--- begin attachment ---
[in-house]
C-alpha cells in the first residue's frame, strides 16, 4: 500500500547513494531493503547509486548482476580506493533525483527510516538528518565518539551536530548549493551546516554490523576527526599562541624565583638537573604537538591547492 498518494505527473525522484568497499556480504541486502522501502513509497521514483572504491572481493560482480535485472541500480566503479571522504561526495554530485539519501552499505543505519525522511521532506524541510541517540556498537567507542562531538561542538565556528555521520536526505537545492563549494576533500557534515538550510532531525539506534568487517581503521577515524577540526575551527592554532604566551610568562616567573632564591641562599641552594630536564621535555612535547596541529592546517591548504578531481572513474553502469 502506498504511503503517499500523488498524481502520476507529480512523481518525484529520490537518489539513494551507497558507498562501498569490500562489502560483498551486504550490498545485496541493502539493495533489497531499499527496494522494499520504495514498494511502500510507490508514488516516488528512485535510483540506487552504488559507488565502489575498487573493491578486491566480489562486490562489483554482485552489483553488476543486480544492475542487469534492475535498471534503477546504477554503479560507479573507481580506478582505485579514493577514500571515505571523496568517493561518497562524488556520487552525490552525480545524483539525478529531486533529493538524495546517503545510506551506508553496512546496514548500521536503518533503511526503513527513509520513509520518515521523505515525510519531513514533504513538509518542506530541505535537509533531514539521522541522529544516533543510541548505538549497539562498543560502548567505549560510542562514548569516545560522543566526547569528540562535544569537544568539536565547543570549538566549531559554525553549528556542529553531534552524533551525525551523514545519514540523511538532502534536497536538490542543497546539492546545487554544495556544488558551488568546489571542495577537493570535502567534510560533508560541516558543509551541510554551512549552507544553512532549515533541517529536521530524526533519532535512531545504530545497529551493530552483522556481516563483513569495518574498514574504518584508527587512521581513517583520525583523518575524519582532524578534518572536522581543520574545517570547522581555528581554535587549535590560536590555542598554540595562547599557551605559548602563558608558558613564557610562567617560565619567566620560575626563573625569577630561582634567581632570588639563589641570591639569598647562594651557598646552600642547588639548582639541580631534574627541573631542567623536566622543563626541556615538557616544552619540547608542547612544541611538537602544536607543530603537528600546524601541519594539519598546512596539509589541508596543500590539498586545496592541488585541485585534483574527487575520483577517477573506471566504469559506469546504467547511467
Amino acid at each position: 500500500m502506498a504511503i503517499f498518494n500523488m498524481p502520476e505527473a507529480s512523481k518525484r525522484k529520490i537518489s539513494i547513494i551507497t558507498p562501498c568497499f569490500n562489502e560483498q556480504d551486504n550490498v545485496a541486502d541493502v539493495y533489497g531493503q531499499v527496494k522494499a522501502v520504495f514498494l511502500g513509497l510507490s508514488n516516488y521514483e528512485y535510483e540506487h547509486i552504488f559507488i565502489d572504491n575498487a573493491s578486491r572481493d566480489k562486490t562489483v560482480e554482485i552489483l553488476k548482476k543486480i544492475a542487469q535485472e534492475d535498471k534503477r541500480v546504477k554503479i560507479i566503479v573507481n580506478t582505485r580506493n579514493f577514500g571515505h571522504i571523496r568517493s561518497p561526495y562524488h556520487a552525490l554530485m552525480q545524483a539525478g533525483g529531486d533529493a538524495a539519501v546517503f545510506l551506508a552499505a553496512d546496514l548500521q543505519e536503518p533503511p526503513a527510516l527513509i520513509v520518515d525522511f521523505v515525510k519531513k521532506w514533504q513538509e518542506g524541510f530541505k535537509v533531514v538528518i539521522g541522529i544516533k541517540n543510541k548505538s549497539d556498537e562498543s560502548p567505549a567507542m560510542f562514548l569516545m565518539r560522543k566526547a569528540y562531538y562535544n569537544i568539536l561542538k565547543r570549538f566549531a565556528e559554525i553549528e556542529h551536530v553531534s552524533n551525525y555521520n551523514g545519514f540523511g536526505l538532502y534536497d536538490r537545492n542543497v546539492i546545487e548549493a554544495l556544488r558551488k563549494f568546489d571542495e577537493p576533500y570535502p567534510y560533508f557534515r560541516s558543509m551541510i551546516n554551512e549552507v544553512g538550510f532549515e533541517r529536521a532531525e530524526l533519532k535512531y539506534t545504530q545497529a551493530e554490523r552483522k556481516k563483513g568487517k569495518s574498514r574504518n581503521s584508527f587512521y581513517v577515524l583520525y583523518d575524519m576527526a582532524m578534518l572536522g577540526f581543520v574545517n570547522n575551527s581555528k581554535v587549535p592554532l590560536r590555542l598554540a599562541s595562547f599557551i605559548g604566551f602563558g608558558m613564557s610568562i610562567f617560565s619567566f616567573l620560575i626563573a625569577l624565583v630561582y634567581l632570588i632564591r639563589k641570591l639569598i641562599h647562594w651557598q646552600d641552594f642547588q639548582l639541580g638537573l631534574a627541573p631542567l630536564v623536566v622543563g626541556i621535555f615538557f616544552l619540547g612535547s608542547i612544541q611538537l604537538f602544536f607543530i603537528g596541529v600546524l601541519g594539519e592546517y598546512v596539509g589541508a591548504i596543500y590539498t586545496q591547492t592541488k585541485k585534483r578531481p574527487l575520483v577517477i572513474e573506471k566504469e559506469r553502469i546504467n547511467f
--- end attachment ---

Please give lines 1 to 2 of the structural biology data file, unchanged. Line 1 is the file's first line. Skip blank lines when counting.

[in-house]
C-alpha cells in the first residue's frame, strides 16, 4: 500500500547513494531493503547509486548482476580506493533525483527510516538528518565518539551536530548549493551546516554490523576527526599562541624565583638537573604537538591547492 498518494505527473525522484568497499556480504541486502522501502513509497521514483572504491572481493560482480535485472541500480566503479571522504561526495554530485539519501552499505543505519525522511521532506524541510541517540556498537567507542562531538561542538565556528555521520536526505537545492563549494576533500557534515538550510532531525539506534568487517581503521577515524577540526575551527592554532604566551610568562616567573632564591641562599641552594630536564621535555612535547596541529592546517591548504578531481572513474553502469 502506498504511503503517499500523488498524481502520476507529480512523481518525484529520490537518489539513494551507497558507498562501498569490500562489502560483498551486504550490498545485496541493502539493495533489497531499499527496494522494499520504495514498494511502500510507490508514488516516488528512485535510483540506487552504488559507488565502489575498487573493491578486491566480489562486490562489483554482485552489483553488476543486480544492475542487469534492475535498471534503477546504477554503479560507479573507481580506478582505485579514493577514500571515505571523496568517493561518497562524488556520487552525490552525480545524483539525478529531486533529493538524495546517503545510506551506508553496512546496514548500521536503518533503511526503513527513509520513509520518515521523505515525510519531513514533504513538509518542506530541505535537509533531514539521522541522529544516533543510541548505538549497539562498543560502548567505549560510542562514548569516545560522543566526547569528540562535544569537544568539536565547543570549538566549531559554525553549528556542529553531534552524533551525525551523514545519514540523511538532502534536497536538490542543497546539492546545487554544495556544488558551488568546489571542495577537493570535502567534510560533508560541516558543509551541510554551512549552507544553512532549515533541517529536521530524526533519532535512531545504530545497529551493530552483522556481516563483513569495518574498514574504518584508527587512521581513517583520525583523518575524519582532524578534518572536522581543520574545517570547522581555528581554535587549535590560536590555542598554540595562547599557551605559548602563558608558558613564557610562567617560565619567566620560575626563573625569577630561582634567581632570588639563589641570591639569598647562594651557598646552600642547588639548582639541580631534574627541573631542567623536566622543563626541556615538557616544552619540547608542547612544541611538537602544536607543530603537528600546524601541519594539519598546512596539509589541508596543500590539498586545496592541488585541485585534483574527487575520483577517477573506471566504469559506469546504467547511467